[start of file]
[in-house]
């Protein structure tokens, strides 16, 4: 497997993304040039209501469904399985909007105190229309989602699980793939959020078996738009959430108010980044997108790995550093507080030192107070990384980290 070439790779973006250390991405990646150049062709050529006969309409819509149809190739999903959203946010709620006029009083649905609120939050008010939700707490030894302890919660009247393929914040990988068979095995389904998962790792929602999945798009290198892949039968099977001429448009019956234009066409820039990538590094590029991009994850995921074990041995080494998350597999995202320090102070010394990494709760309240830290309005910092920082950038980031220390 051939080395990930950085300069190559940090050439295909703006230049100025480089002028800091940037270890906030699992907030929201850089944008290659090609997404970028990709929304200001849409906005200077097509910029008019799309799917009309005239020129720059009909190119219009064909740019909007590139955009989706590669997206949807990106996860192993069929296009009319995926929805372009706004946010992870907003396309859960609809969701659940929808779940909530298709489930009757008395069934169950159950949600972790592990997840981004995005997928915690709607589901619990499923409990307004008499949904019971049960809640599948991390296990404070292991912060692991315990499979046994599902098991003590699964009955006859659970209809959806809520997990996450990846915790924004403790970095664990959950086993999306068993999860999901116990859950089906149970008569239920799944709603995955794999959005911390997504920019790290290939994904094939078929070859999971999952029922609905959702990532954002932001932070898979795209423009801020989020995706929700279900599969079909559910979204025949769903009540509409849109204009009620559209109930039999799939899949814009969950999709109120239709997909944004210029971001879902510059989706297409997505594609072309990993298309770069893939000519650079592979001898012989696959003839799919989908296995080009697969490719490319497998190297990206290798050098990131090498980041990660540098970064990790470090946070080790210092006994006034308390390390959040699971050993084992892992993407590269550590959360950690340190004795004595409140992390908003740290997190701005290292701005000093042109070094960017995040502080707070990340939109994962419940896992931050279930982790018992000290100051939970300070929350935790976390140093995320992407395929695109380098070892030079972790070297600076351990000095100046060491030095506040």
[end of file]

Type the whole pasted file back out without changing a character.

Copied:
[in-house]
């Protein structure tokens, strides 16, 4: 497997993304040039209501469904399985909007105190229309989602699980793939959020078996738009959430108010980044997108790995550093507080030192107070990384980290 070439790779973006250390991405990646150049062709050529006969309409819509149809190739999903959203946010709620006029009083649905609120939050008010939700707490030894302890919660009247393929914040990988068979095995389904998962790792929602999945798009290198892949039968099977001429448009019956234009066409820039990538590094590029991009994850995921074990041995080494998350597999995202320090102070010394990494709760309240830290309005910092920082950038980031220390 051939080395990930950085300069190559940090050439295909703006230049100025480089002028800091940037270890906030699992907030929201850089944008290659090609997404970028990709929304200001849409906005200077097509910029008019799309799917009309005239020129720059009909190119219009064909740019909007590139955009989706590669997206949807990106996860192993069929296009009319995926929805372009706004946010992870907003396309859960609809969701659940929808779940909530298709489930009757008395069934169950159950949600972790592990997840981004995005997928915690709607589901619990499923409990307004008499949904019971049960809640599948991390296990404070292991912060692991315990499979046994599902098991003590699964009955006859659970209809959806809520997990996450990846915790924004403790970095664990959950086993999306068993999860999901116990859950089906149970008569239920799944709603995955794999959005911390997504920019790290290939994904094939078929070859999971999952029922609905959702990532954002932001932070898979795209423009801020989020995706929700279900599969079909559910979204025949769903009540509409849109204009009620559209109930039999799939899949814009969950999709109120239709997909944004210029971001879902510059989706297409997505594609072309990993298309770069893939000519650079592979001898012989696959003839799919989908296995080009697969490719490319497998190297990206290798050098990131090498980041990660540098970064990790470090946070080790210092006994006034308390390390959040699971050993084992892992993407590269550590959360950690340190004795004595409140992390908003740290997190701005290292701005000093042109070094960017995040502080707070990340939109994962419940896992931050279930982790018992000290100051939970300070929350935790976390140093995320992407395929695109380098070892030079972790070297600076351990000095100046060491030095506040």